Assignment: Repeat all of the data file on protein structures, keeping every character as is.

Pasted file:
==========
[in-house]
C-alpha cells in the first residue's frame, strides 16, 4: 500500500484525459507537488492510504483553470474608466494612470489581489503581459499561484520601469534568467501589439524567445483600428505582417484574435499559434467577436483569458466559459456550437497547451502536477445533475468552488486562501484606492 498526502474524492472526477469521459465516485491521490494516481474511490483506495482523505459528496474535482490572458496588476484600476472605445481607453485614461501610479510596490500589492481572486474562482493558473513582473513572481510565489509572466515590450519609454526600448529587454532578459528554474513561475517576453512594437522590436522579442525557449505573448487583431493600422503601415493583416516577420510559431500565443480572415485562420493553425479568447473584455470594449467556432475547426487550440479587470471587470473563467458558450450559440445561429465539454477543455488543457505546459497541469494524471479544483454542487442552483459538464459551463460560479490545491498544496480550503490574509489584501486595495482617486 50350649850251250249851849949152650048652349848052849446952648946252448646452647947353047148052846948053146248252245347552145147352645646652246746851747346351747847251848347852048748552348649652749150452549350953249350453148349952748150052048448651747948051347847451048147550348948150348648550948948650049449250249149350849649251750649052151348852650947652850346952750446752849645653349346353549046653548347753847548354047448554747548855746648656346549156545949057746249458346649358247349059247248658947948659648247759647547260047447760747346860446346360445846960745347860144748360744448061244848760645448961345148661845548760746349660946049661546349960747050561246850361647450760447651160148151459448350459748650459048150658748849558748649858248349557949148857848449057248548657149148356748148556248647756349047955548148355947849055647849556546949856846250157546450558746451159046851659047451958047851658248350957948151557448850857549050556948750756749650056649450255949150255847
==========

[in-house]
C-alpha cells in the first residue's frame, strides 16, 4: 500500500484525459507537488492510504483553470474608466494612470489581489503581459499561484520601469534568467501589439524567445483600428505582417484574435499559434467577436483569458466559459456550437497547451502536477445533475468552488486562501484606492 498526502474524492472526477469521459465516485491521490494516481474511490483506495482523505459528496474535482490572458496588476484600476472605445481607453485614461501610479510596490500589492481572486474562482493558473513582473513572481510565489509572466515590450519609454526600448529587454532578459528554474513561475517576453512594437522590436522579442525557449505573448487583431493600422503601415493583416516577420510559431500565443480572415485562420493553425479568447473584455470594449467556432475547426487550440479587470471587470473563467458558450450559440445561429465539454477543455488543457505546459497541469494524471479544483454542487442552483459538464459551463460560479490545491498544496480550503490574509489584501486595495482617486 50350649850251250249851849949152650048652349848052849446952648946252448646452647947353047148052846948053146248252245347552145147352645646652246746851747346351747847251848347852048748552348649652749150452549350953249350453148349952748150052048448651747948051347847451048147550348948150348648550948948650049449250249149350849649251750649052151348852650947652850346952750446752849645653349346353549046653548347753847548354047448554747548855746648656346549156545949057746249458346649358247349059247248658947948659648247759647547260047447760747346860446346360445846960745347860144748360744448061244848760645448961345148661845548760746349660946049661546349960747050561246850361647450760447651160148151459448350459748650459048150658748849558748649858248349557949148857848449057248548657149148356748148556248647756349047955548148355947849055647849556546949856846250157546450558746451159046851659047451958047851658248350957948151557448850857549050556948750756749650056649450255949150255847